People in the department are finding the workload difficult to cope with and so am I. Why have 3 members of staff felt the need to relinquish their TLR roles in the last few months? The expectations are just too unrealistic.

I wrote to both my heads of department last year about how stressful I was finding my job but nothing really changed. The pressure to get better and better outcomes for our pupils continued but with little regard for both the work/life balance nor the health of the staff. I was sent to occupation health who wrote a report that was not responded to. This pressure and workload has got massively worse in the last few weeks.

One of the main reasons for me leaving teaching is the unrealistic expectations, working hours and pressure that staff are put under at school. Fortunately for me I have found a job in an area that I have an interest , but more importantly, with someone who has an understanding of a decent work/life balance. I will be still working long hours, even some weekends and won’t get the long holidays teachers get. What’s the point of long holidays if you’re too tired to enjoy them?

Finally, every teacher wants to do the best for the children but at the end of the day teachers have a life outside of school. They have family, they have friends, they have their own children, they have a life to lead. Life is too short to be working all the time. Work to live but don’t live to work. It’s only a job!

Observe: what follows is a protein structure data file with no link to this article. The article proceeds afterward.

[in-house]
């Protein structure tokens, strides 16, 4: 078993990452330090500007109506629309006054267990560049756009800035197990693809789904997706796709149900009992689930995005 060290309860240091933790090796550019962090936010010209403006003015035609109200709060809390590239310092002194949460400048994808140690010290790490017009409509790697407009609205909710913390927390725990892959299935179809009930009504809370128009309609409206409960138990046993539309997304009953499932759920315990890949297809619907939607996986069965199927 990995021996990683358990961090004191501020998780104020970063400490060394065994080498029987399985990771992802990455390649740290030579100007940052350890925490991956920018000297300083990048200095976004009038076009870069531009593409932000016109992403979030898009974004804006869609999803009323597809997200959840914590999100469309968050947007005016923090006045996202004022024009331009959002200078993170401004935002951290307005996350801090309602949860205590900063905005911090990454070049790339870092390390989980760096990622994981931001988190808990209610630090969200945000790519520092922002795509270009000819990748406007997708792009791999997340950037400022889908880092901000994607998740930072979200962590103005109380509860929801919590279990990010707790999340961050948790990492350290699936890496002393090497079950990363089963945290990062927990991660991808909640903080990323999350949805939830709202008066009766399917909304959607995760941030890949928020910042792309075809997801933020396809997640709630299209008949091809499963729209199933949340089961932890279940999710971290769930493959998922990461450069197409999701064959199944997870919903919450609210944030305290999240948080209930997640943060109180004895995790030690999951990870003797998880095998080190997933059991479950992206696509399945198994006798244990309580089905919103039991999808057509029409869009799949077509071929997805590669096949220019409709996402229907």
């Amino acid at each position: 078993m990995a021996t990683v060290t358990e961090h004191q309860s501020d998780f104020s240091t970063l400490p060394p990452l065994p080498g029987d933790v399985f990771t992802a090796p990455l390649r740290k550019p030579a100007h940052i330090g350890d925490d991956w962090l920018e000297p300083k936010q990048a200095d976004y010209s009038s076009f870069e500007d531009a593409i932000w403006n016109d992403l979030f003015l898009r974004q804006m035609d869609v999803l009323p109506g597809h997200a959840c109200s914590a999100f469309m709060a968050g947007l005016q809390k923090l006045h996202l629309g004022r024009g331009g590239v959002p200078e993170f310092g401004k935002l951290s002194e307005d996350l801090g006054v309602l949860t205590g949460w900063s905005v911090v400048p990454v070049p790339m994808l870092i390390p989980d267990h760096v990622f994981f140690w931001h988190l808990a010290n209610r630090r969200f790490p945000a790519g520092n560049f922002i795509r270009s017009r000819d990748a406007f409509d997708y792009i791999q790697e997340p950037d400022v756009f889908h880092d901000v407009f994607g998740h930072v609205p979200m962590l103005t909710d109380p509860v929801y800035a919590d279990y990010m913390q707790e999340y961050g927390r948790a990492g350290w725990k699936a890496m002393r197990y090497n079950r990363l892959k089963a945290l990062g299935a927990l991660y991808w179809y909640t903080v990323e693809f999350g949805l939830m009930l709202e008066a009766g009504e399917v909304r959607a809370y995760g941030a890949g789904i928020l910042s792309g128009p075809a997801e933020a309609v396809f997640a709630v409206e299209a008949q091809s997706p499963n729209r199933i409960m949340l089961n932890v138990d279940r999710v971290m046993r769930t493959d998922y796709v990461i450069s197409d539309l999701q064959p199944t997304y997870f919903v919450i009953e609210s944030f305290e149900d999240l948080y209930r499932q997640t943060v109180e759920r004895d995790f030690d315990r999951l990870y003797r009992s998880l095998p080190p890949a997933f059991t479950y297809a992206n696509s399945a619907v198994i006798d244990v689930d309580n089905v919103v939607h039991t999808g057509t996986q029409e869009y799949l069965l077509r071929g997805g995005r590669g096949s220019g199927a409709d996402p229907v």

A Final Letter to my Headteacher.

Threatened with misconduct for complaining!

I wrote the following to my head of department last year when more pressure was being put on staff to give up more and more time.  When my head got hold of it I was threatened with misconduct!

“I am writing this over breakfast so hopefully it will come over OK?!

Please do not take what is written below as a criticism of either of you. You, like the rest of us, are under pressure from SLT who are under pressure from the governors, who are under pressure from government/Ofsted etc.

I was also going to send this email to the whole faculty but, for the moment, feel it right and proper to air my concerns privately.